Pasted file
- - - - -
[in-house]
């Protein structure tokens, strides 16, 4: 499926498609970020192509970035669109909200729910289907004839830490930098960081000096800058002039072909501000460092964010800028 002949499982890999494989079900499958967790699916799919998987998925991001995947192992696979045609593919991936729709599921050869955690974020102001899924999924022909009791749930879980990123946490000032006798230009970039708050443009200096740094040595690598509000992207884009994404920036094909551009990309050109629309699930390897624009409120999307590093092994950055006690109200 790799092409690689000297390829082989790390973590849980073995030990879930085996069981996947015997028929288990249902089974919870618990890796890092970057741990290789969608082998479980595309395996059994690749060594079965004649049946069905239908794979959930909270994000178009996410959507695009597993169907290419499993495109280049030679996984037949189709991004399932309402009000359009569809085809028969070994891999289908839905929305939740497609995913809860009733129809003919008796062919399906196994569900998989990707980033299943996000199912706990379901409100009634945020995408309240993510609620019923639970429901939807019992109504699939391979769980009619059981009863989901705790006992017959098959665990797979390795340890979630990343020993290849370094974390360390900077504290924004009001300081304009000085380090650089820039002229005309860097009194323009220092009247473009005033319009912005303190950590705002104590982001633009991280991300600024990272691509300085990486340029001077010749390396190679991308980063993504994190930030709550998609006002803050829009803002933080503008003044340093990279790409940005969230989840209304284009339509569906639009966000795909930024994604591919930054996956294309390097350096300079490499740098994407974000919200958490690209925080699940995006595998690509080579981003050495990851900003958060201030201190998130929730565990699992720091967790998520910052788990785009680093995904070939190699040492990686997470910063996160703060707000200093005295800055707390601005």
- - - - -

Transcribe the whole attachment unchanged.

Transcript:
[in-house]
């Protein structure tokens, strides 16, 4: 499926498609970020192509970035669109909200729910289907004839830490930098960081000096800058002039072909501000460092964010800028 002949499982890999494989079900499958967790699916799919998987998925991001995947192992696979045609593919991936729709599921050869955690974020102001899924999924022909009791749930879980990123946490000032006798230009970039708050443009200096740094040595690598509000992207884009994404920036094909551009990309050109629309699930390897624009409120999307590093092994950055006690109200 790799092409690689000297390829082989790390973590849980073995030990879930085996069981996947015997028929288990249902089974919870618990890796890092970057741990290789969608082998479980595309395996059994690749060594079965004649049946069905239908794979959930909270994000178009996410959507695009597993169907290419499993495109280049030679996984037949189709991004399932309402009000359009569809085809028969070994891999289908839905929305939740497609995913809860009733129809003919008796062919399906196994569900998989990707980033299943996000199912706990379901409100009634945020995408309240993510609620019923639970429901939807019992109504699939391979769980009619059981009863989901705790006992017959098959665990797979390795340890979630990343020993290849370094974390360390900077504290924004009001300081304009000085380090650089820039002229005309860097009194323009220092009247473009005033319009912005303190950590705002104590982001633009991280991300600024990272691509300085990486340029001077010749390396190679991308980063993504994190930030709550998609006002803050829009803002933080503008003044340093990279790409940005969230989840209304284009339509569906639009966000795909930024994604591919930054996956294309390097350096300079490499740098994407974000919200958490690209925080699940995006595998690509080579981003050495990851900003958060201030201190998130929730565990699992720091967790998520910052788990785009680093995904070939190699040492990686997470910063996160703060707000200093005295800055707390601005």